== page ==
OSHA Updates Guidance to Mitigate COVID-19 in the Workplace

August 19, 2021

The Occupational Safety and Health Administration (OSHA) recently updated its nonbinding COVID-19 guidance applicable to all industries not otherwise covered by its Emergency Temporary Standard (ETS). The primary purpose of the August 13, 2021 update is to align OSHA guidance with the Centers for Disease Control and Prevention’s (CDC’s) July 27, 2021 updated mask and testing recommendations for fully vaccinated individuals. The CDC guidance, which is now explicitly endorsed by OSHA, reversed course by recommending that fully vaccinated individuals wear masks in public indoor settings in areas of substantial or high community transmission, as classified by the CDC COVID Data Tracker.

Noteworthy New Recommendations

OSHA’s updated guidance continues to focus on helping “employers protect workers who are unvaccinated (including people who are not fully vaccinated) or otherwise at-risk.” At the same time, OSHA specifically adopts the CDC’s July 27, 2021 recommendations for fully vaccinated people, which contains new updates in light of infections by the delta variant. OSHA explicitly endorses the following CDC recommendations for fully vaccinated people:

  • Wearing a mask in public indoor settings in areas of substantial or high transmission (regardless of vaccination status)
  • Choosing to wear a mask regardless of the level of transmission, particularly if individuals are at risk or have someone in their household who is at increased risk of severe disease or not fully vaccinated
  • Getting tested three to five days following a known exposure to someone with suspected or confirmed COVID-19 and wearing a mask in public indoor settings for 14 days after exposure or until a negative test result, unless symptomatic, in which case isolation protocol for suspected positive cases should be followed

In its guidance, OSHA reiterates its support for the COVID-19 vaccine, explaining that “vaccination is the most effective way to protect against severe illness or death from COVID-19.” To promote vaccination, OSHA strongly encourages employers to take the following actions:

  • Grant paid time off for workers for the time it takes for them to get vaccinated and recover from any side effects
  • Consider working with public health authorities to provide vaccinations for unvaccinated workers in the workplace
  • Consider adopting policies that require workers to get vaccinated or undergo regular COVID-19 testing—in addition to mask wearing and physical distancing—if they remain unvaccinated

OSHA’s updated guidance acknowledges and responds to the increased spread of the delta variant of COVID-19. While its prior guidance focused on unvaccinated workers, OSHA’s latest guidance encourages employers to utilize workplace safety mitigation and controls for all workers, regardless of vaccination status, in areas of substantial or high transmission. OSHA also focuses on at-risk workers who are more likely to be in prolonged, close contact with others (e.g., in manufacturing, meat, seafood, and poultry processing; high-volume retail and grocery; and agricultural processing settings). OSHA endorses a multilayered approach, including the following steps:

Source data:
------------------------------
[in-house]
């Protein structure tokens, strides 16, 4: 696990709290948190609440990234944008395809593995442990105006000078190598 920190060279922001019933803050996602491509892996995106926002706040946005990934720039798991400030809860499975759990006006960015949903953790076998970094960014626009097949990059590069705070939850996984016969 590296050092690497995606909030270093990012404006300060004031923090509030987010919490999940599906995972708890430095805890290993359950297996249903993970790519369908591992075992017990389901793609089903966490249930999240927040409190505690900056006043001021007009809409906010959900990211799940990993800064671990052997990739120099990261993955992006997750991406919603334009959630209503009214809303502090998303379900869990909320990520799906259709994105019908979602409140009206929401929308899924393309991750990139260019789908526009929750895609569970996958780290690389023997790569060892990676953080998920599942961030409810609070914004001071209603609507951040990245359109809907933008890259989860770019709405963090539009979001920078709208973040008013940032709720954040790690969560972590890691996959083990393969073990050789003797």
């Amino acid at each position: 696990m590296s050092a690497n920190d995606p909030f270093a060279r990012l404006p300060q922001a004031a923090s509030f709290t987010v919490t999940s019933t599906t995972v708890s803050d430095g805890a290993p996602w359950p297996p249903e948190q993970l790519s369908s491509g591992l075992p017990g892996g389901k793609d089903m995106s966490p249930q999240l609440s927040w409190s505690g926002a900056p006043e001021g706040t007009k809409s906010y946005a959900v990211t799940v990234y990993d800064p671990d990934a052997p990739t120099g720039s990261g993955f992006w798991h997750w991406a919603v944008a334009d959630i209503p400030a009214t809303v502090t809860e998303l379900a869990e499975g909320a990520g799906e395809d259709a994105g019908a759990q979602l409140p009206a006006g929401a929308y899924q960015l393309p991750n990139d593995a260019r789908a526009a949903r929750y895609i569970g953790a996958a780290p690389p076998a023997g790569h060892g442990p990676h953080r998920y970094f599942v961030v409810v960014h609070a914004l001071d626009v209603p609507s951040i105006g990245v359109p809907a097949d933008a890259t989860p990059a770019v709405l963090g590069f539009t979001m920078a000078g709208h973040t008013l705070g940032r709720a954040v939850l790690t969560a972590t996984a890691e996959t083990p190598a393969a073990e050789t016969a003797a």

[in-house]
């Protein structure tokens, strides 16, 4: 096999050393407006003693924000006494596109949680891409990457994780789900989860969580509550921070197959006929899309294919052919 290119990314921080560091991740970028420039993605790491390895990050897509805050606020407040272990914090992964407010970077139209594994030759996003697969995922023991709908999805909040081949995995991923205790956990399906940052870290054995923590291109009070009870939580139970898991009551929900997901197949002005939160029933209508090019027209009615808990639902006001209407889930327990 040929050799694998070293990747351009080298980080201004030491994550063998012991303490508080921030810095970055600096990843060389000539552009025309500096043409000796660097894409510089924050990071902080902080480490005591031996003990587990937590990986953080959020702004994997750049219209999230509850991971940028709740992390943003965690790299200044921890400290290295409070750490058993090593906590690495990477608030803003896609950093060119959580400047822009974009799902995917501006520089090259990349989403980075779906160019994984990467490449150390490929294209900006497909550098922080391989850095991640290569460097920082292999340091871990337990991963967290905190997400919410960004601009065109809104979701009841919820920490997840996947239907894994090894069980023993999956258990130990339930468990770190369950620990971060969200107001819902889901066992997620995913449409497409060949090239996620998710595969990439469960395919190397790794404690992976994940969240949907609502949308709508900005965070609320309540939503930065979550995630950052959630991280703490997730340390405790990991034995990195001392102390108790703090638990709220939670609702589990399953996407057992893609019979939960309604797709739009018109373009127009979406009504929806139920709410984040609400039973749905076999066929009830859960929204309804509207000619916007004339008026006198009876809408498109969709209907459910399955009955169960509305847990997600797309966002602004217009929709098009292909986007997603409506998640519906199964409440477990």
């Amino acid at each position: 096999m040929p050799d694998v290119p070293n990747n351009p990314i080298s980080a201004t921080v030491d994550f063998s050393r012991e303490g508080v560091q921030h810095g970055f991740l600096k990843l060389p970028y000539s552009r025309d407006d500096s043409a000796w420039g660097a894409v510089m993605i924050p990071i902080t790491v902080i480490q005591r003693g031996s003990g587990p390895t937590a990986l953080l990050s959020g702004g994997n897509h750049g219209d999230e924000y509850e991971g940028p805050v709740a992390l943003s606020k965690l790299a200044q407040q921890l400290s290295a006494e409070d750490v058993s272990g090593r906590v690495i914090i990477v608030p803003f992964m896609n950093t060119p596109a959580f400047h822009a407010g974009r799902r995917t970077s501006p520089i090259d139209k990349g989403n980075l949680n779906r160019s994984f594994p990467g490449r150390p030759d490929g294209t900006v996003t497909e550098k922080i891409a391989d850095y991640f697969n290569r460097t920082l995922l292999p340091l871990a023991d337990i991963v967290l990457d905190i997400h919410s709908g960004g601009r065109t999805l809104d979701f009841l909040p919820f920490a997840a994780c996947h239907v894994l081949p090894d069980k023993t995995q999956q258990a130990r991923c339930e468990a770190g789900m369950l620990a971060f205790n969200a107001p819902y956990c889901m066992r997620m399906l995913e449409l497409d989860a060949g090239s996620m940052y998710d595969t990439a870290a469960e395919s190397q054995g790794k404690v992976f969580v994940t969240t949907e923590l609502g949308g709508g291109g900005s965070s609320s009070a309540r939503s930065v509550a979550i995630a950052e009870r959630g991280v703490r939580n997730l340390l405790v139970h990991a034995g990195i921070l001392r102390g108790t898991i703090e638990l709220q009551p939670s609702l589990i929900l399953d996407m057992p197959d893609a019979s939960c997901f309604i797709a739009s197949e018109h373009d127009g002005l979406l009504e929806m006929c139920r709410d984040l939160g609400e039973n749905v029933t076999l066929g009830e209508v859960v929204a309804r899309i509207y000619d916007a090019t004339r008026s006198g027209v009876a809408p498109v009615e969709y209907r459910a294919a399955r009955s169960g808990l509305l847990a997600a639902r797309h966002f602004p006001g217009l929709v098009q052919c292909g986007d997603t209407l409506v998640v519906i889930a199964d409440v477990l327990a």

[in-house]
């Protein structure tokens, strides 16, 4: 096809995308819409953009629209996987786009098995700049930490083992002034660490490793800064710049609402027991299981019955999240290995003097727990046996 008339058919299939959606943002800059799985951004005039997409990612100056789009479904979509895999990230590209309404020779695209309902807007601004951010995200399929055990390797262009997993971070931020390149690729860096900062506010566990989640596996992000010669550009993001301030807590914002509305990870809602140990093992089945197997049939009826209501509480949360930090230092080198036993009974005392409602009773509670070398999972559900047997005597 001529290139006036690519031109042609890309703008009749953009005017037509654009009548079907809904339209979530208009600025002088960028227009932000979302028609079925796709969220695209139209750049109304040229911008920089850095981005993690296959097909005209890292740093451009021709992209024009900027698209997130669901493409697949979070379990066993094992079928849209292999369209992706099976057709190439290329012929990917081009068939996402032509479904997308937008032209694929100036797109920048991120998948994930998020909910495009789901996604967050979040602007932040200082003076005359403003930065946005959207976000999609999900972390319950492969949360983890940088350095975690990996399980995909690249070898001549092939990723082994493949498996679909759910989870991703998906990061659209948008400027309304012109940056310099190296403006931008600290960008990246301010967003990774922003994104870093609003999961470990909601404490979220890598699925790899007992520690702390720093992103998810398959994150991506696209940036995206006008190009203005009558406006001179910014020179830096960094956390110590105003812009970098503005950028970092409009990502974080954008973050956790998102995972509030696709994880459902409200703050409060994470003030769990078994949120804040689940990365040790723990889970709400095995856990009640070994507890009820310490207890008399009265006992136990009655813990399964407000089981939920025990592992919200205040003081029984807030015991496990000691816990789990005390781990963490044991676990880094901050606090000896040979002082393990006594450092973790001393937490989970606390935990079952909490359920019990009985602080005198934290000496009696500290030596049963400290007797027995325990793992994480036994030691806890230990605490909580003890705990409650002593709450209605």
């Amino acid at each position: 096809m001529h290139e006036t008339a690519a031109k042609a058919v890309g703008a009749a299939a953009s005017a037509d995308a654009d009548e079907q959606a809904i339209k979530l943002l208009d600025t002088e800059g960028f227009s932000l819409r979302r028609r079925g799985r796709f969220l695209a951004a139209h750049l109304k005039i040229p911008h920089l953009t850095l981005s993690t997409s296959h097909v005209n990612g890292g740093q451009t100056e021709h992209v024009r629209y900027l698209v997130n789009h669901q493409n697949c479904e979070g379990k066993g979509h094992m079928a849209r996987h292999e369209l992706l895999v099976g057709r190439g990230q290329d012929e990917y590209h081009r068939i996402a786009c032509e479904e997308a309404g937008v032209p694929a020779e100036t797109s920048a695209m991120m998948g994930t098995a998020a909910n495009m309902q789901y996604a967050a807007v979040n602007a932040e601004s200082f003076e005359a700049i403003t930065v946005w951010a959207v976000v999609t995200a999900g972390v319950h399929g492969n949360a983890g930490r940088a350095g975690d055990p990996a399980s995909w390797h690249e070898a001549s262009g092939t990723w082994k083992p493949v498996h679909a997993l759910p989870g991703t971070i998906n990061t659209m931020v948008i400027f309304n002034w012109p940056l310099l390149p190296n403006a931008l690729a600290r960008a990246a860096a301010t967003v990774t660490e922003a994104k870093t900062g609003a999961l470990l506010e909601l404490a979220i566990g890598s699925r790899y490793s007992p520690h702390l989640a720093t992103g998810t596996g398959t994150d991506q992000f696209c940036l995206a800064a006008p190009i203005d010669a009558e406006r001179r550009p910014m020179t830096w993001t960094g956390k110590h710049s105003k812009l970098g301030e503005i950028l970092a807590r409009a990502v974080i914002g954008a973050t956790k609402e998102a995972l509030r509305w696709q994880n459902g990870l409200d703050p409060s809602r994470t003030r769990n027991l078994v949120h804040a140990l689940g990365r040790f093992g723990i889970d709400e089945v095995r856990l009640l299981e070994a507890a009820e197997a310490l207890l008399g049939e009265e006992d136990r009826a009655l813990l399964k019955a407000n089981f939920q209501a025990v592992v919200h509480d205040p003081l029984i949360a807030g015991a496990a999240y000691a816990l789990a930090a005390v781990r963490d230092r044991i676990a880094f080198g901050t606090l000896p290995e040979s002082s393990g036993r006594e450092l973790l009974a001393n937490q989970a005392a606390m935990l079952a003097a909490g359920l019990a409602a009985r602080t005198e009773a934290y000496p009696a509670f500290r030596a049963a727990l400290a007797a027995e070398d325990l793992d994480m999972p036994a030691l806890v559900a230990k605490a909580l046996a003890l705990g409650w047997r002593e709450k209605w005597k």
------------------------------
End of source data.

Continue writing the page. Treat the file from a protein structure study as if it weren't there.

• Facilitate employees getting vaccinated
  • Instruct any infected, exposed, or symptomatic workers to stay home
  • Implement physical distancing between employees, especially for unvaccinated and at-risk employees
  • Provide employees with face coverings
  • Educate and train employees on COVID-19 policies and procedures
  • Suggest or require that customers, third parties, and visitors wear face coverings at the worksite
  • Maintain ventilation systems
  • Perform cleaning and disinfection
  • Focus on OSHA recordkeeping and reporting when required
  • Continue to emphasize protections against retaliation if employees report any concerns regarding COVID-19

Once again, non-healthcare employers (i.e., those not covered by the ETS) that follow the latest OSHA and CDC guidance, including the guidance for employers in areas of substantial or high transmission, likely satisfy OSHA’s General Duty Clause when it comes to COVID-19. Of course, employers must also monitor and comply with stricter state and local laws, including in OSHA state plan states.

Return to Work Resources

We have developed many customizable resources to support employers’ efforts in safely returning to work. These include tracking of state and local orders on return to work requirements and essential/nonessential work; policy templates and guidelines for key topics such as social distancing procedures, temperature testing, and workplace arrangements for high-risk employees; and webinar training on safety measures for return to work. View the full list of return to work resources and consult our workplace reopening checklist.

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Los Angeles
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Sharon P. Masling
Jonathan L. Snare
Kaiser H. Chowdhry
Alana F. Genderson